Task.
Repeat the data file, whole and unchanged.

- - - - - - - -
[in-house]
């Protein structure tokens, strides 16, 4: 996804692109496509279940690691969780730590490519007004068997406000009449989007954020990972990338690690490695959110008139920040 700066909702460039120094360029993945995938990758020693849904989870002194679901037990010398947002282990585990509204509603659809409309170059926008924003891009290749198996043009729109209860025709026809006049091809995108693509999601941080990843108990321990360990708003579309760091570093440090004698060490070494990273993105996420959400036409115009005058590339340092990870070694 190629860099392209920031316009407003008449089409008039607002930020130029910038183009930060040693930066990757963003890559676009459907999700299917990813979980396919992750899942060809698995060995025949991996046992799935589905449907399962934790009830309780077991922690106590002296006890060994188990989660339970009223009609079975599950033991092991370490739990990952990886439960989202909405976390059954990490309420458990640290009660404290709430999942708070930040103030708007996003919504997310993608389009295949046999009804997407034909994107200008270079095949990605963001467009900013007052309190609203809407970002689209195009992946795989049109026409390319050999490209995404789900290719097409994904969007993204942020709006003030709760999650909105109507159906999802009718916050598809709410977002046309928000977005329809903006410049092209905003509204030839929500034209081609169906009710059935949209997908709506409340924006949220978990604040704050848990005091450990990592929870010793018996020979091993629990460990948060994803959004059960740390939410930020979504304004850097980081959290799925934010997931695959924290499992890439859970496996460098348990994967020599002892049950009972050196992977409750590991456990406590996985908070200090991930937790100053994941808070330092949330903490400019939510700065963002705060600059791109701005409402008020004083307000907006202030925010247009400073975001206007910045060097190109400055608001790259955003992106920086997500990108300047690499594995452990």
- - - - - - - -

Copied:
[in-house]
């Protein structure tokens, strides 16, 4: 996804692109496509279940690691969780730590490519007004068997406000009449989007954020990972990338690690490695959110008139920040 700066909702460039120094360029993945995938990758020693849904989870002194679901037990010398947002282990585990509204509603659809409309170059926008924003891009290749198996043009729109209860025709026809006049091809995108693509999601941080990843108990321990360990708003579309760091570093440090004698060490070494990273993105996420959400036409115009005058590339340092990870070694 190629860099392209920031316009407003008449089409008039607002930020130029910038183009930060040693930066990757963003890559676009459907999700299917990813979980396919992750899942060809698995060995025949991996046992799935589905449907399962934790009830309780077991922690106590002296006890060994188990989660339970009223009609079975599950033991092991370490739990990952990886439960989202909405976390059954990490309420458990640290009660404290709430999942708070930040103030708007996003919504997310993608389009295949046999009804997407034909994107200008270079095949990605963001467009900013007052309190609203809407970002689209195009992946795989049109026409390319050999490209995404789900290719097409994904969007993204942020709006003030709760999650909105109507159906999802009718916050598809709410977002046309928000977005329809903006410049092209905003509204030839929500034209081609169906009710059935949209997908709506409340924006949220978990604040704050848990005091450990990592929870010793018996020979091993629990460990948060994803959004059960740390939410930020979504304004850097980081959290799925934010997931695959924290499992890439859970496996460098348990994967020599002892049950009972050196992977409750590991456990406590996985908070200090991930937790100053994941808070330092949330903490400019939510700065963002705060600059791109701005409402008020004083307000907006202030925010247009400073975001206007910045060097190109400055608001790259955003992106920086997500990108300047690499594995452990």